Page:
Vehicle Control Systems try and pretend that anyone who drives into the airport enters into a contract to pay them £100 if they stop on the airport roads. Here are the signs they use.
The Prankster's first observation is that only the first sign contains the name of Vehicle Control Systems. As it is a general principle that you must know who you are contracting with it is the Prankster's view that only the top sign can form a contract.
Apparently the top sign is only at the entrance to the Airport, so this is the only chance VCS have of forming a contract with the driver.
A useful publication from the Department of Transport, 'Determination of x-height', describes how font sizes are calculated on road signs. The first observation is that drivers must be able to read signs without moving their head more than 10% from the road. This is for safety reasons. Both the Independent Parking Committee and the British Parking Association agree with this in their respective code of practices.
The publication gives calculations to show how far away the sign is when the driver must turn their head back to the road. This is known as the 'cut off distance', C
The calculation is C = S x cotangent of 10 degrees = S x 5.7
S is the offset distance, defined as the distance from the centre of the driving lane to the centre of the sign. On dual carriageways this is measured from the centre of the right-hand-most lane.
As the road is a dual carriageway, this is given as (sign width /2) + distance from sign to road + 1.5 x width of one lane. Esmerobbo has kindly provided these distances as:
S = (.80/2) + 1 + 1.5 x (4) = 7.40m
This gives C = 7.40 x 5.7 = 42.18m.
The sign can therefore only safely be read from over 42m away. As the sign is placed 4.5m from a T-junction, it can never safely be read.
The next consideration to examine is the number of words on the sign. DfT guidelines state that a sign should contain no more than 6 words or directions. This is the number that can be scanned safely in 4 seconds. Any more than that and the driver's eyes are off the road for too long.
Reading time R is given as 2 + N/3 seconds, where N is the number of words or directions on the sign. 2 seconds are given for the eyes to settle on the sign and start reading.
The sign contains 66 words, not including the small print at the bottom. This will take 35 seconds to read.The only possible way to read the sign would be to stop at or just after the T-Junction, but this will be a breach of the alleged contract.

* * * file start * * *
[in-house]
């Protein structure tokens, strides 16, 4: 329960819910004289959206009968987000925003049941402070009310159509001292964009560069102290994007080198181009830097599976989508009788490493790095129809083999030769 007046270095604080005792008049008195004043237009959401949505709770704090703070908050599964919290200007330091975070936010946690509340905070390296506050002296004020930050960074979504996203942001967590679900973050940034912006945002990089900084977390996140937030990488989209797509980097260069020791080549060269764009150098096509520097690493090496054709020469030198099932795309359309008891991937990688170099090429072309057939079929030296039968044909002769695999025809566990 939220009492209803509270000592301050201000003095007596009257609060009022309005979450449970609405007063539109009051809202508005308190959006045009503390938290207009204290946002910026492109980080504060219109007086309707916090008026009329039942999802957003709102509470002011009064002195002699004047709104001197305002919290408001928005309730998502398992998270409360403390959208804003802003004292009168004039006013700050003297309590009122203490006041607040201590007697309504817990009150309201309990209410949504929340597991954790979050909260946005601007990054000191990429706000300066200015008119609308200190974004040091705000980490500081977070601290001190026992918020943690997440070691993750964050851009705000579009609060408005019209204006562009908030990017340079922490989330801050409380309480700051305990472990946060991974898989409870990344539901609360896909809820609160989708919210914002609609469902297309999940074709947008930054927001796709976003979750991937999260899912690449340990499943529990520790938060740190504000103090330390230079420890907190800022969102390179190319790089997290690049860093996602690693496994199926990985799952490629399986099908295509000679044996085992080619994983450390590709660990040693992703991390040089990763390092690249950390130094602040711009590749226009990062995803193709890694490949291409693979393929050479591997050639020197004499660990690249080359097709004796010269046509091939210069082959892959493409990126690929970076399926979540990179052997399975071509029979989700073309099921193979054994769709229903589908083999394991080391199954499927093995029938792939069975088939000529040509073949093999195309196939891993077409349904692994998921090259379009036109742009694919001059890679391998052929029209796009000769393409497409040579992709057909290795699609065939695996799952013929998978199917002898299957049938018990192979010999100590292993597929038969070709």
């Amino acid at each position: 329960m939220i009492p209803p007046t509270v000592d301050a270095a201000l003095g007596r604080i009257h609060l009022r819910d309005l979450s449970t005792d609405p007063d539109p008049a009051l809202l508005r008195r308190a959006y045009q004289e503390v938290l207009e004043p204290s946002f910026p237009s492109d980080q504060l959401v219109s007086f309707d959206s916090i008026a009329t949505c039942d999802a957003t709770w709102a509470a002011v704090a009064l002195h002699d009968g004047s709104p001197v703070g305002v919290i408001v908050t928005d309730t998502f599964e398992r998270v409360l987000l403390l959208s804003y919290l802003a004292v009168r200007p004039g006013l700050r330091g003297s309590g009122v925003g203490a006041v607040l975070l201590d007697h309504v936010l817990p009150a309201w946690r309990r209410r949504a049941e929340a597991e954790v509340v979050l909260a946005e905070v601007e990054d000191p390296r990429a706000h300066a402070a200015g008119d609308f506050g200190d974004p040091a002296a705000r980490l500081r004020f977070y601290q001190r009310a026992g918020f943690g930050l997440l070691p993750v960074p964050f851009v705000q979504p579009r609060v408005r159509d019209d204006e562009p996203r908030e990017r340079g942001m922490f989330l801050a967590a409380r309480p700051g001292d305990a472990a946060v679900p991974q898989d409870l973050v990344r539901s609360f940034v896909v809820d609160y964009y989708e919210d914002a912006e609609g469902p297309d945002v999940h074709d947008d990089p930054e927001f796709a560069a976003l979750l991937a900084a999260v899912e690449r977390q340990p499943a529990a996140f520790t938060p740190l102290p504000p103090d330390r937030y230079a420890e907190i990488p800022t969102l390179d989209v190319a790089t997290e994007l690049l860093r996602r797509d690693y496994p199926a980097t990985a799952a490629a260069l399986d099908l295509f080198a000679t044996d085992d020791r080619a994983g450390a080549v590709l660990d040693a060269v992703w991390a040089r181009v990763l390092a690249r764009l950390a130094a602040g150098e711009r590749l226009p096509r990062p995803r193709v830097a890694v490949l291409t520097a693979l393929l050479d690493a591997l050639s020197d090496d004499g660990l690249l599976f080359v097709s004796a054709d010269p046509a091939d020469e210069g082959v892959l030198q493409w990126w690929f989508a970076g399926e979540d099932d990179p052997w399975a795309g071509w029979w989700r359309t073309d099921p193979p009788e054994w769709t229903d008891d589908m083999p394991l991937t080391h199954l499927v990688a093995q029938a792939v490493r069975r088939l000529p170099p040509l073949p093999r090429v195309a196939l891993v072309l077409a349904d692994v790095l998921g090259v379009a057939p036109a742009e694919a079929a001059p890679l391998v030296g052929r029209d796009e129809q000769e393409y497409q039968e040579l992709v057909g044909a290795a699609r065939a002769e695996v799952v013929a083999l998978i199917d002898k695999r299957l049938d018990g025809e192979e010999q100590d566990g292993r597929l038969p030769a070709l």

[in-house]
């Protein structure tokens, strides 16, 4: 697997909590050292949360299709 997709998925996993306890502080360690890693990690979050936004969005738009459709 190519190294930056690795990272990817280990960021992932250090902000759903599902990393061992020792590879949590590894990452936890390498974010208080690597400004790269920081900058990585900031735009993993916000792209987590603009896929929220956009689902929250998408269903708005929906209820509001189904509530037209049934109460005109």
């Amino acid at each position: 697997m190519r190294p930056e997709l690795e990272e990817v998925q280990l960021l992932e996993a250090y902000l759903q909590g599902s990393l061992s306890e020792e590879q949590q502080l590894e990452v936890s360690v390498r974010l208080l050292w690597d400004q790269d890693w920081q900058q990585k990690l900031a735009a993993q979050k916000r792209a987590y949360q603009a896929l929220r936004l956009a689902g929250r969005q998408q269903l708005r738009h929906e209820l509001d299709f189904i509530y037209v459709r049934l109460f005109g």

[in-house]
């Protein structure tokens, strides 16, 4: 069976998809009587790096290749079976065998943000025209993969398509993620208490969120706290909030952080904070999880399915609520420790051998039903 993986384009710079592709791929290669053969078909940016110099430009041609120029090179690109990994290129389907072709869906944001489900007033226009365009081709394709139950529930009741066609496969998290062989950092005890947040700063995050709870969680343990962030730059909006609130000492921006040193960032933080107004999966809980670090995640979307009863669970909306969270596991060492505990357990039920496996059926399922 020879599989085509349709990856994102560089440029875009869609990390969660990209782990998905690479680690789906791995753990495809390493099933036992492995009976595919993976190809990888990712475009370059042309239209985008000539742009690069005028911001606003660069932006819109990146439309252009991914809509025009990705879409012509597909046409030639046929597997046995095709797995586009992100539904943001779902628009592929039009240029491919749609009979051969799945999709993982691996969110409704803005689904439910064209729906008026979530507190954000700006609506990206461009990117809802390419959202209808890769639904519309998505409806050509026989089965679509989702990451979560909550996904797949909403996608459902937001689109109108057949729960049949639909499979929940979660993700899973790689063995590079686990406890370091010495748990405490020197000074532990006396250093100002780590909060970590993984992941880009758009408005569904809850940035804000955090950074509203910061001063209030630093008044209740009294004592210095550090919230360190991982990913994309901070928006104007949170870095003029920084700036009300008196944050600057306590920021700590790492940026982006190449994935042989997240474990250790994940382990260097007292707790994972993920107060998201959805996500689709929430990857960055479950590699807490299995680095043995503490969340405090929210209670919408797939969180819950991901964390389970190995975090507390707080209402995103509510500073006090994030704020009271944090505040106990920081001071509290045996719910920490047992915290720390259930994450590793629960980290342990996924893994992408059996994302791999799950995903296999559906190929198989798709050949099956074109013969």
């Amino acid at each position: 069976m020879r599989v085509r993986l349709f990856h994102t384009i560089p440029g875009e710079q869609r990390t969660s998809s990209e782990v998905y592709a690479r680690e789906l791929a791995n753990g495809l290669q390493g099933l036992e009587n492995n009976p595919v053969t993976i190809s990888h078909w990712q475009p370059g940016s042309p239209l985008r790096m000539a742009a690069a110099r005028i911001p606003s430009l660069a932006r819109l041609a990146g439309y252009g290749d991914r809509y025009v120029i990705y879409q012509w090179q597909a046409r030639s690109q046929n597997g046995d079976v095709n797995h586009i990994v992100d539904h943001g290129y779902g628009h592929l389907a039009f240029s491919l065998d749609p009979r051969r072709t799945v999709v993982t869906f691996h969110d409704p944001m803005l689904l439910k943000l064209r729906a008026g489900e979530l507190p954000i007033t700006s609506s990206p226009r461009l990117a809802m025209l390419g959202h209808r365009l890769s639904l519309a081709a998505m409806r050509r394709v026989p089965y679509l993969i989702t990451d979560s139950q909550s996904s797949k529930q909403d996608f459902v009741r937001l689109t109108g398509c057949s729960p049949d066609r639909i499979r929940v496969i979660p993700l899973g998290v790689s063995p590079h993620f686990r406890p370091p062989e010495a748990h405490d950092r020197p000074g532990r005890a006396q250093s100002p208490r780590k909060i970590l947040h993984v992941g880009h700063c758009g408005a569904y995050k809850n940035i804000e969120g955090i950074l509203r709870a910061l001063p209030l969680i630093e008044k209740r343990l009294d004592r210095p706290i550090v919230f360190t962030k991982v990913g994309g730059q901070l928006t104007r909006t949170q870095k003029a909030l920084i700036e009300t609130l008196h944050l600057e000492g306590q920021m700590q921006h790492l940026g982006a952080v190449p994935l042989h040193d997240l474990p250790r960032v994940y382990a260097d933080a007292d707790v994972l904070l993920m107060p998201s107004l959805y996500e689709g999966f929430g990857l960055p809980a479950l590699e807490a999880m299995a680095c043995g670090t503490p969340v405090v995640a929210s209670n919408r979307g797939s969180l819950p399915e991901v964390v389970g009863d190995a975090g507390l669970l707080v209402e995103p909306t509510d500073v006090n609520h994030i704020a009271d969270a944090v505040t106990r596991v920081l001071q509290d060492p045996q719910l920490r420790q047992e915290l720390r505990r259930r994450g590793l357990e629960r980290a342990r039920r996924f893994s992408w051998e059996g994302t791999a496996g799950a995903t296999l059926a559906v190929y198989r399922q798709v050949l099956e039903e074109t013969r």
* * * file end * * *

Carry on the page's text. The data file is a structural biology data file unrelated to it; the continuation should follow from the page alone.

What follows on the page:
The first six words, and the ones in the biggest font, are 'RESTRICTED ZONE', No stopping at any...'.
To form a contract there must be a meeting of minds. For this to take place, the driver must not only have time to read the sign, but also time to consider and digest the contract and decide whether to accept or not. In a car park, the driver can do this at their leisure; typically the operator will give 5 minutes for the driver to consider any contract and decide whether to accept or not. it is obvious that there can be no meeting of minds if the driver does not have time to read the sign, let alone have time to consider it, especially when their main focus must be on driving safely and not considering the intricacies of contract law.
The final consideration is font size. The small print disclosing the £100 charge has capitals 4cm high and lowercase letters 3cm high.
The eyesight standards for driving are here. They require a driver to read a 8cm number plate at a distance of 20m. This translates into being able to read 4cm letters at 10m, and 3cm letters at 7.5m.
The road has a 40mph speed limit. At 40mph a vehicle travels 18 meters a second. At this speed, the sign is readable for 4/10s of a second. Two seconds are needed for 'settle time' before any words can be read, so the small print is not readable,
However, the sign is just past the junction, so generously assuming the speed is only 10mph this gives 1.6 seconds to read the sign. Sadly even this is not enough to read a single word.
There also remains the impossible conundrum that the driver must stop reading the sign at a distance of 42m, but can only read the signs once they get 7.5m away.
We can go back to the DfT guidelines and find out what they would recommend. The distance travelled while reading the sign R is given as:
R = reading time x speed (meters per second)
For the maximum 6 words at 40mph, we get R = 4 x 18 = 72m.
The driver therefore starts reading the sign at 72+42m (114m) and stops reading at 42m.
To read the signage at 114m, the DfT calculation for lowercase letters (known as X-height) is (100/60) x 114 = 19cm
Each lowercase letter should therefore be 19cm high.
The actual size of the biggest lowercase letter is 6cm. Therefore the font is less than 1/3 of the required size.
- Only one sign is capable of creating a contract
- This sign is too close to the junction to be read safely
- It contains eleven times the number of words which can be read safely
- The smallest font can never be read safely
- The biggest font is only 1/3 of the required size for vehicles travelling at the speed the road allows
In The Prankster's opinion, there is no possibility this sign can ever be said to form a contract with the driver, and the sign actually tempts drivers into unsafe driving practices, by making them turn their head too far from the road, and keeping their attention off the road for too long.
The Parking Prankster